Take all of that and slap SQUARESOFT on it and suddenly its a real-time RPG masterpiece. I think the integration of Disney characters in combat worked surprisingly well, and strange enough, I found myself enjoying scenes involving the Disney characters. I'm just confused about why this game was seen as this "huge leap" where Square would masterfully put Final Fantasy characters and Disney characters into the same game and make it work. What purpose did the Final Fantasy characters serve in the plotline that required nothing more than a simple, "My world is being/has been destroyed by the Heartless!" How do the Final Fantasy characters even tie into the Kingdom Hearts storyline without blotching up their own story line? Tidus is a small kid living on a tiny island; Cloud has turned into some kind of demon; Sephiroth is back and in an arena killing kids; Aries is alive and has teamed up with Yuffie and Squall to help out the Keyblade Master; FF7 Cid is now building Gummi Ships for outer space travel in a town full of refugees. The list goes on. I applaud Square for taking on the goal of putting the unlikely pair together in a game and doing it so well, but why so much praise? The game mechanics weren't very impressive and nothing too innovative. I'm sick of Squaresoft fanboys hassling me for not thinking Kingdom Hearts was a Square masterpiece, a title that is reserved for a select few pre-PS2 RPGs they churned up. One redeeming quality of the game was that it was pretty challenging at some parts. The last battle with Riku comes to mind. The ending was cool, anyways.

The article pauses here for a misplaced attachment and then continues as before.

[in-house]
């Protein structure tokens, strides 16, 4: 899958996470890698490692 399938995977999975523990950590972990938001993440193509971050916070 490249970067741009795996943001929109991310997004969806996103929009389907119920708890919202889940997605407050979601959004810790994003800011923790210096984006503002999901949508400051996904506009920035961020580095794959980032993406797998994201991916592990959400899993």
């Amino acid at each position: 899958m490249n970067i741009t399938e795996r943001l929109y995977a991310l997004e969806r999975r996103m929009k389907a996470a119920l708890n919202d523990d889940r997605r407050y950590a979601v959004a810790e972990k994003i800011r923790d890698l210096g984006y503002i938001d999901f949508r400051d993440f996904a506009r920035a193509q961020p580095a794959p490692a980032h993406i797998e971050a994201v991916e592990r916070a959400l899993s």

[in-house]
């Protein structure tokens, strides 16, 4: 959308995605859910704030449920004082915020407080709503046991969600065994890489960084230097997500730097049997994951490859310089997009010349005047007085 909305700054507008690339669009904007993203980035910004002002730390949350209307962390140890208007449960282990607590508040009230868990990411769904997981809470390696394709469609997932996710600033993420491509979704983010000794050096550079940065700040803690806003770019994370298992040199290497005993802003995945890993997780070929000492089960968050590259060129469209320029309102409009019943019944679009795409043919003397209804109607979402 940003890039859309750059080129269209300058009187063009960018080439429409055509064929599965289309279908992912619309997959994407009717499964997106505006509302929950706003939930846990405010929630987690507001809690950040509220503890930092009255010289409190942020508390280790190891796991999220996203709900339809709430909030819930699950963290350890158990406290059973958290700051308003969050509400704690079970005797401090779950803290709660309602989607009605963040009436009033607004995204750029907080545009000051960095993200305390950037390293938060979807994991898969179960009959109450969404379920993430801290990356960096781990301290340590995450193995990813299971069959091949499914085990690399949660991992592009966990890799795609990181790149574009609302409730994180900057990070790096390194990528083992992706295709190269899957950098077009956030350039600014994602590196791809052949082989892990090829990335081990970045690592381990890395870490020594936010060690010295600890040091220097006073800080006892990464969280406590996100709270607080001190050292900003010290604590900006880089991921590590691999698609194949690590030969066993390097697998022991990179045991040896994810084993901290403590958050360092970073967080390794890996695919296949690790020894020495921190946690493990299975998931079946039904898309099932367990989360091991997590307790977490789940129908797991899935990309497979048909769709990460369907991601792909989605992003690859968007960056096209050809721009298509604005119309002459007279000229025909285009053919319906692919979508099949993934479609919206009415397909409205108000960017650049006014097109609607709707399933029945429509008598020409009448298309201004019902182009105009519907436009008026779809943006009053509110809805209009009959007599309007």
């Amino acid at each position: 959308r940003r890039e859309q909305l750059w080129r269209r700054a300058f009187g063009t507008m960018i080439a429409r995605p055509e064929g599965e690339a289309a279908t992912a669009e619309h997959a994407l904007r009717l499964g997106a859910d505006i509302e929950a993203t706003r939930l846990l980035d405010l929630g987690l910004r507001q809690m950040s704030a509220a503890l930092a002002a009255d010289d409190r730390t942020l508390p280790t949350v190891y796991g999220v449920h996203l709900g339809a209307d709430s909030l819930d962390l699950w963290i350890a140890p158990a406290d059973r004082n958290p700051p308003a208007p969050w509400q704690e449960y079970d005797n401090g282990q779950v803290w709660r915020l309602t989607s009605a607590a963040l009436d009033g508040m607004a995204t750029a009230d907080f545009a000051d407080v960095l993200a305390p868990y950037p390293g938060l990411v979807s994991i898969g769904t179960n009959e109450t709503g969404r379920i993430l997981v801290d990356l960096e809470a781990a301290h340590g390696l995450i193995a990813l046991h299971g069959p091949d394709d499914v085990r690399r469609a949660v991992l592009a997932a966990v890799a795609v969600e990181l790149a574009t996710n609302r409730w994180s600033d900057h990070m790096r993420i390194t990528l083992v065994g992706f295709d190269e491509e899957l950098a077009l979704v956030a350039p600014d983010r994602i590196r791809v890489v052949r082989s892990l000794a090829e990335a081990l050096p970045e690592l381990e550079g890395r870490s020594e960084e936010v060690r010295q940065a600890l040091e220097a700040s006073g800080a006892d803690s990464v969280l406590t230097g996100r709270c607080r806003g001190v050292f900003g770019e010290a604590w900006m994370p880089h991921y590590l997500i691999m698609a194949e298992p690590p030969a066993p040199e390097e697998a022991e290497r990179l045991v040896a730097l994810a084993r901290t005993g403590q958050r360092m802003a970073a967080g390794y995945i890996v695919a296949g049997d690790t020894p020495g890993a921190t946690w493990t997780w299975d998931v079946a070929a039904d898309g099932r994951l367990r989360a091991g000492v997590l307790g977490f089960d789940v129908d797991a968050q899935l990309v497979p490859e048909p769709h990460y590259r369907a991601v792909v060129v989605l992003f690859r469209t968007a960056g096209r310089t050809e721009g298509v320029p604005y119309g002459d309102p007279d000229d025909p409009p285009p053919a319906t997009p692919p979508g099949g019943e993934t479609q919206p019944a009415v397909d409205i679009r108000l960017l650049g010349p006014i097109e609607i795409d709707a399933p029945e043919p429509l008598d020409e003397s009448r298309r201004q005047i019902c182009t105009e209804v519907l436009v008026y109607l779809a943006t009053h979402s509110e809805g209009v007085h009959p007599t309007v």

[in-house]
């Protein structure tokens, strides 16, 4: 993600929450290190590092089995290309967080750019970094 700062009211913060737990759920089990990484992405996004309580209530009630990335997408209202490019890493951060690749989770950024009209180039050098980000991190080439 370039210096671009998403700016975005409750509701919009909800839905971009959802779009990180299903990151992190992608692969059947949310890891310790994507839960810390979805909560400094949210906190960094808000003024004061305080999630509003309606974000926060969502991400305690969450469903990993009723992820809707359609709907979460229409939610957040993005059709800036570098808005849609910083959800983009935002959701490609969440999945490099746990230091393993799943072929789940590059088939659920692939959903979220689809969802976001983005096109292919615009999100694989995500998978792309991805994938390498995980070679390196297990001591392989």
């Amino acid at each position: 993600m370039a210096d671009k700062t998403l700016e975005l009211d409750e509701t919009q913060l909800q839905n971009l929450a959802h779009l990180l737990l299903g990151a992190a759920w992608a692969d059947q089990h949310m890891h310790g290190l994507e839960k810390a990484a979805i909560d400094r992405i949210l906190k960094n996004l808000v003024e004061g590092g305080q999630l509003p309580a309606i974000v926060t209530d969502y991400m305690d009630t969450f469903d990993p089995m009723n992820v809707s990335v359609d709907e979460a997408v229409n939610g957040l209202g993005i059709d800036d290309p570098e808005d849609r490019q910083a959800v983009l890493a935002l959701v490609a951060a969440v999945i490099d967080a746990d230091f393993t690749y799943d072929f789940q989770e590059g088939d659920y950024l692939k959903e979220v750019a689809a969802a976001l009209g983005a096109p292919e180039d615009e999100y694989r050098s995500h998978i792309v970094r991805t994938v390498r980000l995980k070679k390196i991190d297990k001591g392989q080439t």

Here's why there are FF characters in Kingdom Hearts. Rabid FF Fanboys are the loudest voice in the RPG playing community. If you toss something in for them (Cloud in FFT, the characters in KH, any game with Chocobo in the name), it's guaranteed not only to hugely boost your sales, but keep people from pointing out any problems they might have with it, out of fear of frothing zealots.

If you want a slightly less cynical answer, the whole reason the game exists is that the character designer for the recent FF games wanted to see his characters cavorting with those from Disney movies he really likes.


Have you reached the Ormus Stronghold in Xenosaga II yet? There's a boss, Orgulla, that's giving me one hell of a time. I go to message boards and they're like "yeah she was teh ez i killed her in 1 minte hahaha", and yet her attack power is mind-boggling in her second form. Maybe I'm a bit underlevelled, but the regular battles around there are taking like 4 to 8 minutes each, so I was wondering if there were any useful strategies you've found to ease the battle. Once I got her to around 5000 HP left, then she cured himself in one turn for 4500 and I almost broke my controller in frustration. Help!

- Feep "Damn androids..."